School districts in southern Ozaukee County require between $11,000 and $13,000 in tax revenue per student, collected from federal, state, and property taxes, and other sources. The Wisconsin Virtual Academy receives only the 2008-2009 state transfer payments of $6,322 per student. Unlike traditional schools, the state payment fully funds the virtual program, and coincidentally still provides ample profit for the virtual program’s curriculum and software vendors. But any such comparison between a virtual school and a more traditional brick and mortar facility is probably not comparing apples to apples, considering teacher-to-student ratios and well-rounded learning experiences.
The WIVA is operated in partnership with a company called K12, Inc., which even hosts the WIVA’s promotional Web site on behalf of the school district. K12 is a publicly-traded, for-profit company based in Virginia, and for the record, the company has no shortage of profit. For the fiscal year ended June 30, 2008, K12 reported net income of $18 million, on revenues of $226 million, primarily collected from states like Wisconsin, which make tax dollars available to virtual schools.

Judy Kujoth: Dual-language middle school needs flexibility of a charter

Judy Kujoth, via a kind reader’s email:

In the spring of 2010, nearly 50 children will comprise the first graduating class of the Nuestro Mundo Community School on Madison’s East Side.
I am the proud parent of a daughter who will be among them.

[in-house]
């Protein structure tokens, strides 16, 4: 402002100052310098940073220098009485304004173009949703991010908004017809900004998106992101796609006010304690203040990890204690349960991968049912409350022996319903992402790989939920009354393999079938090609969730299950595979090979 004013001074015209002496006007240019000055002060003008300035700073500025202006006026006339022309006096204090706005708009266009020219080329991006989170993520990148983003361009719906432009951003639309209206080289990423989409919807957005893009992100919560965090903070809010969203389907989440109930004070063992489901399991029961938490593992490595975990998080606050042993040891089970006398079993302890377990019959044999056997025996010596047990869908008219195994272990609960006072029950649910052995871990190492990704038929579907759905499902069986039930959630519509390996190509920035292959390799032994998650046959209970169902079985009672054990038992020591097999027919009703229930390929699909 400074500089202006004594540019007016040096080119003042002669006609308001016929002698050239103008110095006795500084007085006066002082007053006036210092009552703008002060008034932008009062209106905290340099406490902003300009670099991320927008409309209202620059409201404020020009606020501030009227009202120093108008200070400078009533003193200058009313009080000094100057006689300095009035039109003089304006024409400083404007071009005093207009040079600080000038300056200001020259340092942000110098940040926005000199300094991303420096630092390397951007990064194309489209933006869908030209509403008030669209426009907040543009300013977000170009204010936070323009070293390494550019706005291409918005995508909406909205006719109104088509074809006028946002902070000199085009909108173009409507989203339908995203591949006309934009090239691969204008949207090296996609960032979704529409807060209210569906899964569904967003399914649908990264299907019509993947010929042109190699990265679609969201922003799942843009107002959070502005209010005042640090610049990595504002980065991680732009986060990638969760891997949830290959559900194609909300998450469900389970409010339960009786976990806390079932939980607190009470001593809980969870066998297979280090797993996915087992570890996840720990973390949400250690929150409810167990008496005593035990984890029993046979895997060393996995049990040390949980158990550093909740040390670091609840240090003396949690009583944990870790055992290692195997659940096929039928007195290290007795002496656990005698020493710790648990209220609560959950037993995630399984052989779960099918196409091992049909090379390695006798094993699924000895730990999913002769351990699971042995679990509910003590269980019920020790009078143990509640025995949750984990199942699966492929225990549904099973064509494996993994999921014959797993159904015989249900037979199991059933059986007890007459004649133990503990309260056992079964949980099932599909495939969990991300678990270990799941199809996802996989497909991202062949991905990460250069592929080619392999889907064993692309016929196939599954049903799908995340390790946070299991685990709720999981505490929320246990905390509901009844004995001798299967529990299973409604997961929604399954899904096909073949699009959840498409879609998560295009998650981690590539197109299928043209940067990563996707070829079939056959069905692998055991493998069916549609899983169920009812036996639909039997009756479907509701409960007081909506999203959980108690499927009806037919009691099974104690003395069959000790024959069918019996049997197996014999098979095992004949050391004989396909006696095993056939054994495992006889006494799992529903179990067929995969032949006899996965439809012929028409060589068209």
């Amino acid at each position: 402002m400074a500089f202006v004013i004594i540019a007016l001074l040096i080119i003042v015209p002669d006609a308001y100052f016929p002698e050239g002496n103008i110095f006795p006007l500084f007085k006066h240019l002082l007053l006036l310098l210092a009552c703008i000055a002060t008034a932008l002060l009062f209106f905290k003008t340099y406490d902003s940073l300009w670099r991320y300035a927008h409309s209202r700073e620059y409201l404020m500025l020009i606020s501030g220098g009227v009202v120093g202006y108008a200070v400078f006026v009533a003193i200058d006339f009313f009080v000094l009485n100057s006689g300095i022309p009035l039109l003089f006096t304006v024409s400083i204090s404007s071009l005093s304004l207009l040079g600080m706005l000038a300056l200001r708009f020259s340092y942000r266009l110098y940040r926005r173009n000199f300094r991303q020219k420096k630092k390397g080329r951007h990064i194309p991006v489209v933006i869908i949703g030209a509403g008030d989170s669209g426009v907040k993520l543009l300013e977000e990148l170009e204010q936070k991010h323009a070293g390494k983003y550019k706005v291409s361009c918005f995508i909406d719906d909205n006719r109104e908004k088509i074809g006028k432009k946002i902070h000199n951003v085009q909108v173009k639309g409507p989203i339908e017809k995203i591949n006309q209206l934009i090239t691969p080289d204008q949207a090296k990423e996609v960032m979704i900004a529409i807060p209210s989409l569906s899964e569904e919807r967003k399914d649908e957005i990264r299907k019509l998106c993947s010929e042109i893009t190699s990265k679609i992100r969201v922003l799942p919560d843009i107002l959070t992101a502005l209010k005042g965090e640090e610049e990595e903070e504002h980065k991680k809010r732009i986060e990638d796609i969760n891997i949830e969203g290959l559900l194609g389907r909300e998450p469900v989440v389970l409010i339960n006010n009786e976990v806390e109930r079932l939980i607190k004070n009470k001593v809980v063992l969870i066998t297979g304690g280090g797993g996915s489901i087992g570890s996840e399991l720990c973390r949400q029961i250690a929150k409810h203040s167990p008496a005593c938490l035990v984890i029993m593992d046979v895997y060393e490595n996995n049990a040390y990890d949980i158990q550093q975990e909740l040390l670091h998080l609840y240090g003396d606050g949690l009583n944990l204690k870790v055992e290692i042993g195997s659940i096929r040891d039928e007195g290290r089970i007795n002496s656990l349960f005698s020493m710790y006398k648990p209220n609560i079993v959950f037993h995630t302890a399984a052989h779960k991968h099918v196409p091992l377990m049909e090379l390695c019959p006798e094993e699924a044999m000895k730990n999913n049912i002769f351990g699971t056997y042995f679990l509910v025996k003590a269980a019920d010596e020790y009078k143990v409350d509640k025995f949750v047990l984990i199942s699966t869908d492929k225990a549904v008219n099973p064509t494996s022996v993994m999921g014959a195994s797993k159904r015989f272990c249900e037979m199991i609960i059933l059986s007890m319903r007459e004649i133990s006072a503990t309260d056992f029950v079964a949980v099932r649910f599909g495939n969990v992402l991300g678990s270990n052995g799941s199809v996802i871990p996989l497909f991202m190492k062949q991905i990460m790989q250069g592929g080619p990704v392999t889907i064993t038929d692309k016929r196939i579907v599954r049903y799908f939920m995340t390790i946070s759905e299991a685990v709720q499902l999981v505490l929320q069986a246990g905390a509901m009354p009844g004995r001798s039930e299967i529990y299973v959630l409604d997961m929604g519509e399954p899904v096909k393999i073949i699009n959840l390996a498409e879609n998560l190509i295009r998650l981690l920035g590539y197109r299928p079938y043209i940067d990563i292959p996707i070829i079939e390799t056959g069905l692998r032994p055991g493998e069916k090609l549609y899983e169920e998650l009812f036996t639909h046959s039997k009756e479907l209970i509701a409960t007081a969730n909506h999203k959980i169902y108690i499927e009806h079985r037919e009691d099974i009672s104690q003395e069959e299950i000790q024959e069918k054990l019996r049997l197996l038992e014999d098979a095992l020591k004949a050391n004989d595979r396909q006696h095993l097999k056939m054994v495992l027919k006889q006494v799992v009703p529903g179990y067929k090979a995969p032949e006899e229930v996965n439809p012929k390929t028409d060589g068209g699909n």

My husband and I have spent the past five years marveling as she has acquired a second language, conquered challenging curricula and embraced friends from a variety of races and ethnicities. We eagerly anticipate the years to come as her love for languages and diversity continue to blossom.
But like many other parents, we are very worried about what the next stage of her academic journey will look like.
Nuestro Mundo is a charter school that has applied innovative teaching practices within a dual-language immersion framework. It is in its fifth year of offering elementary school students a dual-immersion curriculum in Spanish and English.
Kindergartners enter Nuestro Mundo as either native Spanish or native English speakers. By fifth grade, the goal is for all students to be proficient in both languages and at least on par, academically, with their peers at other schools. The skills they have cultivated need to continue being nurtured.

Unfortunately, charter schools and the Madison School District have mostly been “oil & water”. A few years ago, a group of parents & citizens tried to start an arts oriented charter – The Studio School. Read more here.
Every organization has its challenges and charters are certainly not perfect. However, it is more likely that Madison will see K-12 innovation with a diffused governance model, than if we continue the current very top down approach and move toward one size fits all curriculum. It will be interesting to see what the recent open enrollment numbers look like for Madison. Finally, a Chicago teacher on “magnet schools“.

Madison School District Departing Parent Surveys

Via a kind reader’s email. Three surveys for families that have left the Madison School District for the following destinations [PDF]:

Related Links:

The Madison School District’s tax and spending authority is based on its enrollment.